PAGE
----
- Rule complexity is enhanced by the preceding postulate : you can grow in experience quietly on a complicated game if your environment have the same level as you. This is not the same case if all your opponent are top level ones.
    I don't agree with this statement. It is an issue of gaming culture.

    I go out of my way to help new/aspiring players.
    If your local players don't do that, it is on them, not the game.

    List repository and links HERE
    Basic beginners tactics HERE
    Empire of Dannstahl HERE
  • DanT wrote:

    Eh? "Making errors and laughing at them later."
    That is not common in the UK t9a scene.
    This is nothing to do with competitive/casual. And there is no necessary or sufficient connection to the game.
    You know, for us, casual players the game is only part of social event. Rules are not most important part of it. Meeting friends is. Playing together is. Once a month T9A, once a month X-Wing, once a month Hail Ceasar and and once a month Battletech. No one knows all the rules from all the games but we enjoy it.
    Do not expect casual players to have the same level of engagement as hardcore tournament players. Most filthy casuals like me know and enjoy 10-12 different gaming systems. I know each of them... more or less. Expecting people to drop other hobbies because there our game requires more connection might be also "taking the game too seriusly" ;)
  • JimMorr wrote:

    DanT wrote:

    Eh? "Making errors and laughing at them later."
    That is not common in the UK t9a scene.
    This is nothing to do with competitive/casual. And there is no necessary or sufficient connection to the game.
    You know, for us, casual players the game is only part of social event. Rules are not most important part of it. Meeting friends is. Playing together is. Once a month T9A, once a month X-Wing, once a month Hail Ceasar and and once a month Battletech. No one knows all the rules from all the games but we enjoy it.Do not expect casual players to have the same level of engagement as hardcore tournament players. Most filthy casuals like me know and enjoy 10-12 different gaming systems. I know each of them... more or less. Expecting people to drop other hobbies because there our game requires more connection might be also "taking the game too seriusly" ;)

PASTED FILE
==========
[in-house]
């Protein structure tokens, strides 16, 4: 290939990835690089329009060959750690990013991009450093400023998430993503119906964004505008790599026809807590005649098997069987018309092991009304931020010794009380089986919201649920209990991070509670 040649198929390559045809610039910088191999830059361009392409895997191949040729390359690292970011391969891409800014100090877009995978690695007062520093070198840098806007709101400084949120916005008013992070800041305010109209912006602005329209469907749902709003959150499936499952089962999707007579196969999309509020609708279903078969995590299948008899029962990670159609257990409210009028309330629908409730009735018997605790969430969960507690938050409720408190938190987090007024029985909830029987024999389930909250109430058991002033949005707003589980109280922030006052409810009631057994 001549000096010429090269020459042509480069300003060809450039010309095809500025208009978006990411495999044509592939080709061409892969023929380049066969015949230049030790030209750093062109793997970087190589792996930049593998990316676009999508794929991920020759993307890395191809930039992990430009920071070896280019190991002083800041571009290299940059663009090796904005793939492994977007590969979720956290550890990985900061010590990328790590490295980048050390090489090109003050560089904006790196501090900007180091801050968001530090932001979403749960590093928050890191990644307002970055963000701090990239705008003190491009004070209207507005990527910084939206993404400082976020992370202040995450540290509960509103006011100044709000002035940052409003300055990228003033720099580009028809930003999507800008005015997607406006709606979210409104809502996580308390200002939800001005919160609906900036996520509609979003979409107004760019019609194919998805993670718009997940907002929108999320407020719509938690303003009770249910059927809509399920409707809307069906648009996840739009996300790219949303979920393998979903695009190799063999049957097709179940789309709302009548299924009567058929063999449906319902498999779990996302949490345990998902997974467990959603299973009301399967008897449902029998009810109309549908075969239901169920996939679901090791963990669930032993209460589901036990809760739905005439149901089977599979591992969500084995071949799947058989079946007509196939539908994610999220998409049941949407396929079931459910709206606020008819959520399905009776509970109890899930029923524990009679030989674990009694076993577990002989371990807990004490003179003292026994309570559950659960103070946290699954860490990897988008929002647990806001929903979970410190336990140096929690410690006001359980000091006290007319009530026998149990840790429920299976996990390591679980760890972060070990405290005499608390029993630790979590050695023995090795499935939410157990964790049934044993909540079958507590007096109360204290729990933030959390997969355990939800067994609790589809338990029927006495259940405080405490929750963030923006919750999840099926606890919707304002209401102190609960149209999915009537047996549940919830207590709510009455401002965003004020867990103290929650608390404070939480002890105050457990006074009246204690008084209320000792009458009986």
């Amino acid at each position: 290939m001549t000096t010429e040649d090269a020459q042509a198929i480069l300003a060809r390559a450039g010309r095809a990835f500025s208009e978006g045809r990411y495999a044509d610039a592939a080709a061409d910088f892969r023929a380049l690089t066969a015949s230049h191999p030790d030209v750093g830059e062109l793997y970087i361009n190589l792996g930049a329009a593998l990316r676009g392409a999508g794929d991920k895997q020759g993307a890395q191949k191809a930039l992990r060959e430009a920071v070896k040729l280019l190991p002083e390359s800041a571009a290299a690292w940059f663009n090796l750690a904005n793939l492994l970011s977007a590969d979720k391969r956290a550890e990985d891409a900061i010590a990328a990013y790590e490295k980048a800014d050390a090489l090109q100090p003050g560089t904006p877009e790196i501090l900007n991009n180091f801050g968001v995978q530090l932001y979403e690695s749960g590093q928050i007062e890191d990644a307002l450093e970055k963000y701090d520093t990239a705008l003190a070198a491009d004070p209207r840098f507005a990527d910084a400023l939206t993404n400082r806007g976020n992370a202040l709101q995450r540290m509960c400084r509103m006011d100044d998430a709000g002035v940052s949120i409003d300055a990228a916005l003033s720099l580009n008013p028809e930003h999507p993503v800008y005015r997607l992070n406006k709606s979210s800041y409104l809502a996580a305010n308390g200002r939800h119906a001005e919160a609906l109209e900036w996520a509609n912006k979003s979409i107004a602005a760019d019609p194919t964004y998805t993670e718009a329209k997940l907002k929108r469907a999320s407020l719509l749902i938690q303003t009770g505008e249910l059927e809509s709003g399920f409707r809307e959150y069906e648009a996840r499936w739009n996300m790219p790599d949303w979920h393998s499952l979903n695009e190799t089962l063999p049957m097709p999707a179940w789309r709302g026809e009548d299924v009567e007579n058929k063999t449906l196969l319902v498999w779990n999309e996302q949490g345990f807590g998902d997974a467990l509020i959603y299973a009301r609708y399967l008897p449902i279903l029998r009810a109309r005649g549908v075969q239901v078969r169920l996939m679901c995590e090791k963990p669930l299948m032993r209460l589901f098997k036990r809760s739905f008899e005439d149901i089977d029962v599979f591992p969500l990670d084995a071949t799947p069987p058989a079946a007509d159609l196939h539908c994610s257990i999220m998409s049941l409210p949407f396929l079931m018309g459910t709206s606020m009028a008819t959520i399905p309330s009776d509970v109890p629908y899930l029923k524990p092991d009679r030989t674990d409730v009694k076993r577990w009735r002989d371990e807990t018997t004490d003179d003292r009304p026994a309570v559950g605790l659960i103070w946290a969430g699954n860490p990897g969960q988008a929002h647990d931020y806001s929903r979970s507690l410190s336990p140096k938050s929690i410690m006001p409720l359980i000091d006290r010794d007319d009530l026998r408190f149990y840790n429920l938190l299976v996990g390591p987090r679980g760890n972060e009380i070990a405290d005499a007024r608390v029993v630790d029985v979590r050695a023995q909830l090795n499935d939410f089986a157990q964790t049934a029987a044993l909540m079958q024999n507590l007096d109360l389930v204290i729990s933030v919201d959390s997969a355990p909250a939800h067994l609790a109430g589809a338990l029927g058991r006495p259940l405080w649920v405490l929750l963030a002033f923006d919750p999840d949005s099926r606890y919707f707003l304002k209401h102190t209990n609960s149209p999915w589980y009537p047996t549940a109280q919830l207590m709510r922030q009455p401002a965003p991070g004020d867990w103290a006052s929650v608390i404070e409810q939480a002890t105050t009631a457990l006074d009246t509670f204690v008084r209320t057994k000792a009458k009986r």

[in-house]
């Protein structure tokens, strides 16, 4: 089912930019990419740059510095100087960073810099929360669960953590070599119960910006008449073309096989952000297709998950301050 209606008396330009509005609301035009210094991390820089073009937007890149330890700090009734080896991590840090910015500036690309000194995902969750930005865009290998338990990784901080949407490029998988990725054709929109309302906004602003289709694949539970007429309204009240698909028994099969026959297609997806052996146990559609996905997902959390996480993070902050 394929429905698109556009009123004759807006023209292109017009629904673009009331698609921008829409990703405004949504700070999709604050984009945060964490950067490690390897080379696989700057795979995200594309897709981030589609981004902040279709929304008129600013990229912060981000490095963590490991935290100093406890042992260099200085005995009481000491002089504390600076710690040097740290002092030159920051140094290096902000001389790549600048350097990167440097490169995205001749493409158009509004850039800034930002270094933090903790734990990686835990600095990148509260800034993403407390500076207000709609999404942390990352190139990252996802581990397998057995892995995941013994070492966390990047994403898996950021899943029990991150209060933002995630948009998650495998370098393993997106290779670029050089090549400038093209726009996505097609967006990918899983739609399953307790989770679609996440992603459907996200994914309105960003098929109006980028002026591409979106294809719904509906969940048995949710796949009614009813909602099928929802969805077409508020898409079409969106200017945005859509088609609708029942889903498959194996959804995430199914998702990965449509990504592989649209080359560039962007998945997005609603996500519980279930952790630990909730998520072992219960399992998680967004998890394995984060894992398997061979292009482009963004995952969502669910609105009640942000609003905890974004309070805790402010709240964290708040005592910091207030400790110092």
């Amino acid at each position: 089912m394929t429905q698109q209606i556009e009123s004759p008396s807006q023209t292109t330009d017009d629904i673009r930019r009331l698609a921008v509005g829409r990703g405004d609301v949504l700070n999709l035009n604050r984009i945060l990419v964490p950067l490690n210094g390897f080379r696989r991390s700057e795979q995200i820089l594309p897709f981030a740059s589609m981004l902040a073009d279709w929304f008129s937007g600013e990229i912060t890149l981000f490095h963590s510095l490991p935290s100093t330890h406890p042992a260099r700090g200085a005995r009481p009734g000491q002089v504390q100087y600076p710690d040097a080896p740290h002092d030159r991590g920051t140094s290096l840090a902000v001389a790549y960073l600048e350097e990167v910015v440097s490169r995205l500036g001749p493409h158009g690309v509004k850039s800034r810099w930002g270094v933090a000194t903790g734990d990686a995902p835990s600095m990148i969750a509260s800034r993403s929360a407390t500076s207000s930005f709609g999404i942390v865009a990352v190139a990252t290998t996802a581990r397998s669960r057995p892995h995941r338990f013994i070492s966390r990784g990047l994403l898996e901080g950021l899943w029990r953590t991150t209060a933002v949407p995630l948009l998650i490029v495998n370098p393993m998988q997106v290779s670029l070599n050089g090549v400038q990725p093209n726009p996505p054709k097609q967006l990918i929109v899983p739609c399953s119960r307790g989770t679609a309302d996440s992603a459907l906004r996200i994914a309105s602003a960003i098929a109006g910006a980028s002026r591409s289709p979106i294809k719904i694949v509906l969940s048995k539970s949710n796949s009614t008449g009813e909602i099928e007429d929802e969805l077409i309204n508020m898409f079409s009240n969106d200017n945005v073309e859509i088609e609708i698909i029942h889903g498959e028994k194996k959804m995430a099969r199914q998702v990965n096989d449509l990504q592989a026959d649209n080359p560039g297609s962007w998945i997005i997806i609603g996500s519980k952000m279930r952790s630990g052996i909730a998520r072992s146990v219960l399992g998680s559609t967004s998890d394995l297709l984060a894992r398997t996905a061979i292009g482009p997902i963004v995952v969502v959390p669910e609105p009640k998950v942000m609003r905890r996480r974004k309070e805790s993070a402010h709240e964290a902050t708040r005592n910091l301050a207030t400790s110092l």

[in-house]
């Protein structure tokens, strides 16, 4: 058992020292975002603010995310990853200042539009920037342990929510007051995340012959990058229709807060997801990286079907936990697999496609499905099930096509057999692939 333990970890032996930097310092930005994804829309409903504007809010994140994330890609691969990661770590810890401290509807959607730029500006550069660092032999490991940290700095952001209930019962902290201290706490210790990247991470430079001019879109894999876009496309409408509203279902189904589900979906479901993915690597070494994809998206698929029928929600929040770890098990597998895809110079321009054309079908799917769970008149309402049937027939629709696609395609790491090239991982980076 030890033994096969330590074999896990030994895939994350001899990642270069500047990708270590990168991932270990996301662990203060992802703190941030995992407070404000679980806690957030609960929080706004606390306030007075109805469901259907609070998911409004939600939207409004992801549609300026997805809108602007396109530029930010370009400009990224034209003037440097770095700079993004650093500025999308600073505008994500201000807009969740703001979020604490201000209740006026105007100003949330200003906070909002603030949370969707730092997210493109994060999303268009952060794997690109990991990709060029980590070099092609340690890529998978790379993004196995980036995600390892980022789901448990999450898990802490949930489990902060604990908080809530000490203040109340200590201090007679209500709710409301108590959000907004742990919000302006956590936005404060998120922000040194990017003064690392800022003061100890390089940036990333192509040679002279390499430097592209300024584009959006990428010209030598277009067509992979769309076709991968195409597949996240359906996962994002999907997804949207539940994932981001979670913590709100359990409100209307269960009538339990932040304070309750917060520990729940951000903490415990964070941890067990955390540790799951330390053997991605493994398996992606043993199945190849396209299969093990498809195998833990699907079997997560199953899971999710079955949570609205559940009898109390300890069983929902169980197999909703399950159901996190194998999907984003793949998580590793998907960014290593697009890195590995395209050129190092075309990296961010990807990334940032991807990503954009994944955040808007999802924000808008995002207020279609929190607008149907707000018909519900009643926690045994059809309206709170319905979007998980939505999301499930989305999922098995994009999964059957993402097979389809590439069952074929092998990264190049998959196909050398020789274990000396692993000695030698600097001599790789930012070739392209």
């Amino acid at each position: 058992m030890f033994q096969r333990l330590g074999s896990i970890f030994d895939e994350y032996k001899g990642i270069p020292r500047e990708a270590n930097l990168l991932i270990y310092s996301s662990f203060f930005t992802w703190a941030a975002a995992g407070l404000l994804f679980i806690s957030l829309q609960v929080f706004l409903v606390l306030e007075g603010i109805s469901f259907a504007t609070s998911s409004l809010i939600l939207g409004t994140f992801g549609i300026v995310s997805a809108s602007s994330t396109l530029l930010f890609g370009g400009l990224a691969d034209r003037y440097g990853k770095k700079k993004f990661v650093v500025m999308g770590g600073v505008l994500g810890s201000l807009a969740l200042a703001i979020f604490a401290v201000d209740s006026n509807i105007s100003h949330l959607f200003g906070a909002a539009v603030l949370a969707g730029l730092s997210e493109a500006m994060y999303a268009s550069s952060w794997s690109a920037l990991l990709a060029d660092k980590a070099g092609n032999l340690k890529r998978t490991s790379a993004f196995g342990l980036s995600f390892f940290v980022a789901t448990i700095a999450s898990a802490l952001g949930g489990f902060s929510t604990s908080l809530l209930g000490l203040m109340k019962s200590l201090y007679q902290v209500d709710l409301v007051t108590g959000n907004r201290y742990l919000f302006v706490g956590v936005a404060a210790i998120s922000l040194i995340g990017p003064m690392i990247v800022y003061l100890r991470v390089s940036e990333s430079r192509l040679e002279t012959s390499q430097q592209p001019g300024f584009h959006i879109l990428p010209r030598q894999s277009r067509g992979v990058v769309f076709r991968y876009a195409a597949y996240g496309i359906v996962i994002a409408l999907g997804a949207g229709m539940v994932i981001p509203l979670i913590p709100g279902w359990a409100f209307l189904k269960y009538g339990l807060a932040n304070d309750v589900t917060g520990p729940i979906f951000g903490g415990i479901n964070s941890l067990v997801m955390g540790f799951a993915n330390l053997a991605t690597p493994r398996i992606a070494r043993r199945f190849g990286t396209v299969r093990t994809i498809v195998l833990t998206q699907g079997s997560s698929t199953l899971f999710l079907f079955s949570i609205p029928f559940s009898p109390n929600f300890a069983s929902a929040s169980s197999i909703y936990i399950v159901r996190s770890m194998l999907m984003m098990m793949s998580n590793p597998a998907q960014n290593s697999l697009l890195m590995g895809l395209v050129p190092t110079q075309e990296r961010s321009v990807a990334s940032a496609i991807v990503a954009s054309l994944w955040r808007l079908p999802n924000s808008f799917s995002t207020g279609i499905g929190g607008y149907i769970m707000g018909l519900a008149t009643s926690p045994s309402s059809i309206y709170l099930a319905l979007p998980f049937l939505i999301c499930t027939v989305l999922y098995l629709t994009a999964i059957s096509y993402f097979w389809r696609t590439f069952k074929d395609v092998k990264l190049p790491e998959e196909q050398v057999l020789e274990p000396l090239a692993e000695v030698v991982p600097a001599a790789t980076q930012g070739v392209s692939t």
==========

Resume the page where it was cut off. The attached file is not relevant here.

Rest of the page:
I don't see how this has any bearing on my comment?

    I know people who play loads of systems and also sometimes play t9a.
    This is fine. It is possible with t9a just like with other systems.
    I'm afraid I don't get your point here.
    Who has said anything about expecting anyone to drop other hobbies to play t9a? I certainly haven't.
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  • DanT wrote:

    JimMorr wrote:

    @Mirdhynn you are not alone. There are hundreds of players who would enjoy playing t9a at less competitive level, without the whole metagaming. Making errors and laughing at them later.
    Eh? "Making errors and laughing at them later."

    That is not common in the UK t9a scene.
    This is nothing to do with competitive/casual. And there is no necessary or sufficient connection to the game.

    If scenes have this problem, it isn't t9a, it is the local gaming culture.



    The problem is casual community is not self-organizing, contrary to tournament community. It requires shops to support the game, otherwise two people living on the same street who would enjoy playing casually will never meet...
    Or, you know, gaming clubs. Is the UK really the only place with significant gaming clubs?


    1) If people never laugh when playing, it's probably a competitive scene in an absolute sense, even if you personally consider most of the participants to be casual scrubs.


    2) As I understand it, yes, the UK has a very different scene to the rest of the world. You'd need people who've moved about to be more precise on the differences.


    Mirdhynn wrote:

    DanT wrote:

    I wish people would stop using the word fun, it is imprecise, subjective and unconstructive.
    Taking pleasure with a reasonable time investmentCan you unpack this please?
    Is the problem the core rules, army books, both, neither?
    Is it the actual mechanics or presentation of the mechanics?
    Is it the game length?
    Is it the learning curve for a new player? Rules or strategy learning curve?
    What is currently not enjoyable? What would make it enjoyable?


    Some sample : Bolt Action, SAGA or even old 40k versions (not the current one) systems :
    I don't enjoy these systems, so this is not helpful to me :P



    Rules go fast to learn, learning curve is not as hard as 9th age.
    To repeat some of my questions above,

    Is it the actual mechanics or presentation of the mechanics?

    Rules or strategy learning curve?





    Of course there is some subtleties but you don't need to be at top level from start to approach the community (9th age is an elitist community from my point of view / context).
    What do you mean that t9a is an elitist community?

    Or that you need to be at top level to approach the community?
    Which community, where?